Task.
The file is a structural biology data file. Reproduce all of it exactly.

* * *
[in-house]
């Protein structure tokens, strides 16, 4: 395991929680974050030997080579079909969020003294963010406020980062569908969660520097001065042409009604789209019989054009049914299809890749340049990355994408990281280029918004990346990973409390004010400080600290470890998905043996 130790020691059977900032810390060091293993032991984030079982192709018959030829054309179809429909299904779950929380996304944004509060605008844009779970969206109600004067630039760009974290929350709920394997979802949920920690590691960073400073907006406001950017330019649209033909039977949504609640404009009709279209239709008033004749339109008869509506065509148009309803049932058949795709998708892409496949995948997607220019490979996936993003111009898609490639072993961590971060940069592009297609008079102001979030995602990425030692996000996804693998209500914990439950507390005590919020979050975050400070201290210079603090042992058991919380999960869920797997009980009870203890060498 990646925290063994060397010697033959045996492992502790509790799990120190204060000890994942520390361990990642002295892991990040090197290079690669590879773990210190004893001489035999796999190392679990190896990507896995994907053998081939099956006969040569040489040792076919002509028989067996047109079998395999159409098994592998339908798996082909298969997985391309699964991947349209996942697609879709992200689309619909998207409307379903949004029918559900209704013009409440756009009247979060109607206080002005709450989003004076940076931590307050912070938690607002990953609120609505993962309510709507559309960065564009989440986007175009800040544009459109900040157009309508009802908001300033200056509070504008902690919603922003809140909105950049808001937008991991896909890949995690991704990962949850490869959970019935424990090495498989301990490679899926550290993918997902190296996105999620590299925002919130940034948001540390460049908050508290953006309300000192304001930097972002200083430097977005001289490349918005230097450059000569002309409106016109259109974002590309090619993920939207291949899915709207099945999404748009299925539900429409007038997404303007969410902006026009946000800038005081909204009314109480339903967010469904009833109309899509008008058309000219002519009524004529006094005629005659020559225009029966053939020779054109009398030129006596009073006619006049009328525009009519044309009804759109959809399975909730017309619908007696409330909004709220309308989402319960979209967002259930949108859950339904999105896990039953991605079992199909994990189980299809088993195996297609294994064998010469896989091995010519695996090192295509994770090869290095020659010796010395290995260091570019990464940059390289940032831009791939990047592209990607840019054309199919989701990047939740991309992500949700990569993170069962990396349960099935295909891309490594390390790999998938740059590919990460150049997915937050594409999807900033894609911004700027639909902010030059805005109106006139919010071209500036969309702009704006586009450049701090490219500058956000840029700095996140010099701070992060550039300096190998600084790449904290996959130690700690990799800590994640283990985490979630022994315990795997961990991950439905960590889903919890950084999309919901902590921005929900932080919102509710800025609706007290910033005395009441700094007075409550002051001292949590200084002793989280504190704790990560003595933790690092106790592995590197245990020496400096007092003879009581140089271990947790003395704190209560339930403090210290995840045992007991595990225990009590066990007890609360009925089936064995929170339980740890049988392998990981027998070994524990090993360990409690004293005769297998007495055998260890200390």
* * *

[in-house]
């Protein structure tokens, strides 16, 4: 395991929680974050030997080579079909969020003294963010406020980062569908969660520097001065042409009604789209019989054009049914299809890749340049990355994408990281280029918004990346990973409390004010400080600290470890998905043996 130790020691059977900032810390060091293993032991984030079982192709018959030829054309179809429909299904779950929380996304944004509060605008844009779970969206109600004067630039760009974290929350709920394997979802949920920690590691960073400073907006406001950017330019649209033909039977949504609640404009009709279209239709008033004749339109008869509506065509148009309803049932058949795709998708892409496949995948997607220019490979996936993003111009898609490639072993961590971060940069592009297609008079102001979030995602990425030692996000996804693998209500914990439950507390005590919020979050975050400070201290210079603090042992058991919380999960869920797997009980009870203890060498 990646925290063994060397010697033959045996492992502790509790799990120190204060000890994942520390361990990642002295892991990040090197290079690669590879773990210190004893001489035999796999190392679990190896990507896995994907053998081939099956006969040569040489040792076919002509028989067996047109079998395999159409098994592998339908798996082909298969997985391309699964991947349209996942697609879709992200689309619909998207409307379903949004029918559900209704013009409440756009009247979060109607206080002005709450989003004076940076931590307050912070938690607002990953609120609505993962309510709507559309960065564009989440986007175009800040544009459109900040157009309508009802908001300033200056509070504008902690919603922003809140909105950049808001937008991991896909890949995690991704990962949850490869959970019935424990090495498989301990490679899926550290993918997902190296996105999620590299925002919130940034948001540390460049908050508290953006309300000192304001930097972002200083430097977005001289490349918005230097450059000569002309409106016109259109974002590309090619993920939207291949899915709207099945999404748009299925539900429409007038997404303007969410902006026009946000800038005081909204009314109480339903967010469904009833109309899509008008058309000219002519009524004529006094005629005659020559225009029966053939020779054109009398030129006596009073006619006049009328525009009519044309009804759109959809399975909730017309619908007696409330909004709220309308989402319960979209967002259930949108859950339904999105896990039953991605079992199909994990189980299809088993195996297609294994064998010469896989091995010519695996090192295509994770090869290095020659010796010395290995260091570019990464940059390289940032831009791939990047592209990607840019054309199919989701990047939740991309992500949700990569993170069962990396349960099935295909891309490594390390790999998938740059590919990460150049997915937050594409999807900033894609911004700027639909902010030059805005109106006139919010071209500036969309702009704006586009450049701090490219500058956000840029700095996140010099701070992060550039300096190998600084790449904290996959130690700690990799800590994640283990985490979630022994315990795997961990991950439905960590889903919890950084999309919901902590921005929900932080919102509710800025609706007290910033005395009441700094007075409550002051001292949590200084002793989280504190704790990560003595933790690092106790592995590197245990020496400096007092003879009581140089271990947790003395704190209560339930403090210290995840045992007991595990225990009590066990007890609360009925089936064995929170339980740890049988392998990981027998070994524990090993360990409690004293005769297998007495055998260890200390």